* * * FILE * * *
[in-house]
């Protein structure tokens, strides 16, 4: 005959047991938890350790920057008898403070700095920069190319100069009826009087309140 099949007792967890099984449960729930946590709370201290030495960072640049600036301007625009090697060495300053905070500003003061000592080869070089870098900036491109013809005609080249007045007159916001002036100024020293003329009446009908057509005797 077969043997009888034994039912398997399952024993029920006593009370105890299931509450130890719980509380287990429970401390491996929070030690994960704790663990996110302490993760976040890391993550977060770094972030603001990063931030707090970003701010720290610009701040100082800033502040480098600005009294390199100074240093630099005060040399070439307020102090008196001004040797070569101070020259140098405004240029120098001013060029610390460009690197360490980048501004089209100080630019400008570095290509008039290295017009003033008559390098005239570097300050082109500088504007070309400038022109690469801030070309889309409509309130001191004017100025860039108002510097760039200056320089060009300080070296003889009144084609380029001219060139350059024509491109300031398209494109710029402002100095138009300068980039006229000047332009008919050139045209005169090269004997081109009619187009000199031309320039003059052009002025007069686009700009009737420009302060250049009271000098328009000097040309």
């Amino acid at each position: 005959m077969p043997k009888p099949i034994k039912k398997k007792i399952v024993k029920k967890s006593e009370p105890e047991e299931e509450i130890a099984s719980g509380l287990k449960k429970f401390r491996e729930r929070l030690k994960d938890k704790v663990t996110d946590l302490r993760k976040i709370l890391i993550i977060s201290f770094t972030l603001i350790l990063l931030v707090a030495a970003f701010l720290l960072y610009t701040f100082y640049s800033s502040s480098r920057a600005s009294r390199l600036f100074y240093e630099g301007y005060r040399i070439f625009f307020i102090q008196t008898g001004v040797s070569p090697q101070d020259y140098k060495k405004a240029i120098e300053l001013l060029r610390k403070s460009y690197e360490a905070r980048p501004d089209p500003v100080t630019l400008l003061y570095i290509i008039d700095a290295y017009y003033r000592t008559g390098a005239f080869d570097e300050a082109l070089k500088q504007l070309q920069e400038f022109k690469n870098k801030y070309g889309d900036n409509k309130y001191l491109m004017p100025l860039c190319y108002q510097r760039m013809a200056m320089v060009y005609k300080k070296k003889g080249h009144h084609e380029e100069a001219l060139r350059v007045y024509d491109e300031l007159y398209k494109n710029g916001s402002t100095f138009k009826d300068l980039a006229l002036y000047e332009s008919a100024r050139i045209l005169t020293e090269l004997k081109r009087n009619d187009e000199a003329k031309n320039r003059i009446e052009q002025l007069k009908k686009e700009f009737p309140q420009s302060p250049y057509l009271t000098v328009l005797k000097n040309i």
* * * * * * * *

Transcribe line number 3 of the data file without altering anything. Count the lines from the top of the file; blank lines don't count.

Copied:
């Amino acid at each position: 005959m077969p043997k009888p099949i034994k039912k398997k007792i399952v024993k029920k967890s006593e009370p105890e047991e299931e509450i130890a099984s719980g509380l287990k449960k429970f401390r491996e729930r929070l030690k994960d938890k704790v663990t996110d946590l302490r993760k976040i709370l890391i993550i977060s201290f770094t972030l603001i350790l990063l931030v707090a030495a970003f701010l720290l960072y610009t701040f100082y640049s800033s502040s480098r920057a600005s009294r390199l600036f100074y240093e630099g301007y005060r040399i070439f625009f307020i102090q008196t008898g001004v040797s070569p090697q101070d020259y140098k060495k405004a240029i120098e300053l001013l060029r610390k403070s460009y690197e360490a905070r980048p501004d089209p500003v100080t630019l400008l003061y570095i290509i008039d700095a290295y017009y003033r000592t008559g390098a005239f080869d570097e300050a082109l070089k500088q504007l070309q920069e400038f022109k690469n870098k801030y070309g889309d900036n409509k309130y001191l491109m004017p100025l860039c190319y108002q510097r760039m013809a200056m320089v060009y005609k300080k070296k003889g080249h009144h084609e380029e100069a001219l060139r350059v007045y024509d491109e300031l007159y398209k494109n710029g916001s402002t100095f138009k009826d300068l980039a006229l002036y000047e332009s008919a100024r050139i045209l005169t020293e090269l004997k081109r009087n009619d187009e000199a003329k031309n320039r003059i009446e052009q002025l007069k009908k686009e700009f009737p309140q420009s302060p250049y057509l009271t000098v328009l005797k000097n040309i």